By Morgan Clendaniel
Before it's time to address larger questions about how best to protect New York's subways from filling with water the next time there is a giant storm surge, there's a more pressing problem: Getting the water in the stations and tunnels out.
Workers from the MTA have been toiling tirelessly since Sandy struck a week ago to get the city's subways and tunnels back up and running. We already showed you some images of how much water there was in just one subway station. The truth is, there wasn't some magic solution to getting it all out, just plenty of heroic effort and a huge amount of pumps, including a special pump-equipped subway car that you can see in the photos above, which sucks the water out of tunnels.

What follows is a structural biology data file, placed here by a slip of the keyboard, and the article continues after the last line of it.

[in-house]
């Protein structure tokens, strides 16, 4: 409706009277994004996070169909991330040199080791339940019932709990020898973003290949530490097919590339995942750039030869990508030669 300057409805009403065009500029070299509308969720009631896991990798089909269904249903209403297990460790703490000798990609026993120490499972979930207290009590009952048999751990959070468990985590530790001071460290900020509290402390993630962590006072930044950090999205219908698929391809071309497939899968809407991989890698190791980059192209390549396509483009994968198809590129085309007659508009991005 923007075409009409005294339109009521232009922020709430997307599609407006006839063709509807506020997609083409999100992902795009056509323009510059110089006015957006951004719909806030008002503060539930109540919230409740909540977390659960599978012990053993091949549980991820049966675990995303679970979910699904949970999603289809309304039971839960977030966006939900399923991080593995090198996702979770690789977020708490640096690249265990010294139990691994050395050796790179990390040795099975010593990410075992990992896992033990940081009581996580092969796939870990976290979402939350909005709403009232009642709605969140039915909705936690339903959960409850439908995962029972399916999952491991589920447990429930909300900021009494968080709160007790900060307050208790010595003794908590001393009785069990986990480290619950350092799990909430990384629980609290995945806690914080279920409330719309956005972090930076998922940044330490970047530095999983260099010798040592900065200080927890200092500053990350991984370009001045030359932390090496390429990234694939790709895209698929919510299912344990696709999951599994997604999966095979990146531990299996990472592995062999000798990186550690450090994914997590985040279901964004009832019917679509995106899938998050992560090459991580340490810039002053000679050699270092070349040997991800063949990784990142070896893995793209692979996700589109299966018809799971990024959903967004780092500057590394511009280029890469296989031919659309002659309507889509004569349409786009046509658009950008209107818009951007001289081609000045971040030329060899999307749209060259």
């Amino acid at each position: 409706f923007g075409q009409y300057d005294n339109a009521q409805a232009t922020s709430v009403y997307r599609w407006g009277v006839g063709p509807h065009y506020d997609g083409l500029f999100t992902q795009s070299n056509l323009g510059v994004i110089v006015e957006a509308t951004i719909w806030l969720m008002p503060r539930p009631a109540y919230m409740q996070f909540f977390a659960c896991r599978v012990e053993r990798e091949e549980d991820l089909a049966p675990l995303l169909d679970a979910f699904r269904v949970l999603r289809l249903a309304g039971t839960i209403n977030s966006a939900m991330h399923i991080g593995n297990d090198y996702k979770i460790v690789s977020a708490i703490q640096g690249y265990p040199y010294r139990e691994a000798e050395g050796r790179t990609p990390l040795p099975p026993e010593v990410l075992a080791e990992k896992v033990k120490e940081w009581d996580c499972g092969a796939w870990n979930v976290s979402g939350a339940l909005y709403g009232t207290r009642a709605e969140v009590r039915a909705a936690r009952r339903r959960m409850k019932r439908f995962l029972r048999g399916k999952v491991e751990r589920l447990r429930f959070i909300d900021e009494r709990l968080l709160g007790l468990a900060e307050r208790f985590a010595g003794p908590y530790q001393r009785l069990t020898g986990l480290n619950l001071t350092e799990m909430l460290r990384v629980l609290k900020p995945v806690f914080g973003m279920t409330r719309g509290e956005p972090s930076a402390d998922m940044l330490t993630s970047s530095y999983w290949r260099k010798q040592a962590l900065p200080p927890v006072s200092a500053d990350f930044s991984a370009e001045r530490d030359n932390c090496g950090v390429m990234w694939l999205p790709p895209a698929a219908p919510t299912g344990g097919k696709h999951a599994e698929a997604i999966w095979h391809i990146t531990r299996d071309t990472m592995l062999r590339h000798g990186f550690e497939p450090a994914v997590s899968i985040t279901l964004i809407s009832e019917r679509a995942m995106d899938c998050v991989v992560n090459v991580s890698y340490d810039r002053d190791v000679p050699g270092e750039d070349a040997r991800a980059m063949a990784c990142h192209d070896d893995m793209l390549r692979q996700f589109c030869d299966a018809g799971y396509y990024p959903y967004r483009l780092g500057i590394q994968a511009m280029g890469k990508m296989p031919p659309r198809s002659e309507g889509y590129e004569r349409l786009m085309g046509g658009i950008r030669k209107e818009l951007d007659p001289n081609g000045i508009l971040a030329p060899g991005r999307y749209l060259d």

What does a subway station look like after it's been filled with water? As you can see, really bad. When salt water and metal meet, it means a lot of corrosion. If there is electricity present, that process happens even faster.
Amazingly, a week later, nearly all the city's subways and tunnels are open again, though fixing the vast damage caused by that much water will surely take much longer. Despite the impressive turnaround time and hard work by these city workers, the next time it would be better to just not have the subways flood at all. Whether the solution is to simply elevate subway entrances to make it harder for water to flow in or to create storm surge barriers around all of New York harbor--that remains to be seen.
Copyright 2012 by Fast Company. Reprinted with permission.